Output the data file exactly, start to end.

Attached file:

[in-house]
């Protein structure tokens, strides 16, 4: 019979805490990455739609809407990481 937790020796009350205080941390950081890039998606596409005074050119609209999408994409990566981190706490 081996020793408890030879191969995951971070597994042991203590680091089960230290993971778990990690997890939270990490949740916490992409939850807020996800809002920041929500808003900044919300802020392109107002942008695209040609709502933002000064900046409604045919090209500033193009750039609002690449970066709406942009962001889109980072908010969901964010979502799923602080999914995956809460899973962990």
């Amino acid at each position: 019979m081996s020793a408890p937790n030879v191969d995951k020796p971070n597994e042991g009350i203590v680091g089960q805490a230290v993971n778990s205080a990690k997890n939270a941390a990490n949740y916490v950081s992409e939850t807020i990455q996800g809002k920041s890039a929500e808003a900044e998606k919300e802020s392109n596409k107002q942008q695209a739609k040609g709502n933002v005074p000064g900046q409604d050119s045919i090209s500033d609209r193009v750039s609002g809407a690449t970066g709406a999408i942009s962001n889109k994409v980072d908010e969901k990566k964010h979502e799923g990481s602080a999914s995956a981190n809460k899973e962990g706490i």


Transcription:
[in-house]
């Protein structure tokens, strides 16, 4: 019979805490990455739609809407990481 937790020796009350205080941390950081890039998606596409005074050119609209999408994409990566981190706490 081996020793408890030879191969995951971070597994042991203590680091089960230290993971778990990690997890939270990490949740916490992409939850807020996800809002920041929500808003900044919300802020392109107002942008695209040609709502933002000064900046409604045919090209500033193009750039609002690449970066709406942009962001889109980072908010969901964010979502799923602080999914995956809460899973962990």
């Amino acid at each position: 019979m081996s020793a408890p937790n030879v191969d995951k020796p971070n597994e042991g009350i203590v680091g089960q805490a230290v993971n778990s205080a990690k997890n939270a941390a990490n949740y916490v950081s992409e939850t807020i990455q996800g809002k920041s890039a929500e808003a900044e998606k919300e802020s392109n596409k107002q942008q695209a739609k040609g709502n933002v005074p000064g900046q409604d050119s045919i090209s500033d609209r193009v750039s609002g809407a690449t970066g709406a999408i942009s962001n889109k994409v980072d908010e969901k990566k964010h979502e799923g990481s602080a999914s995956a981190n809460k899973e962990g706490i």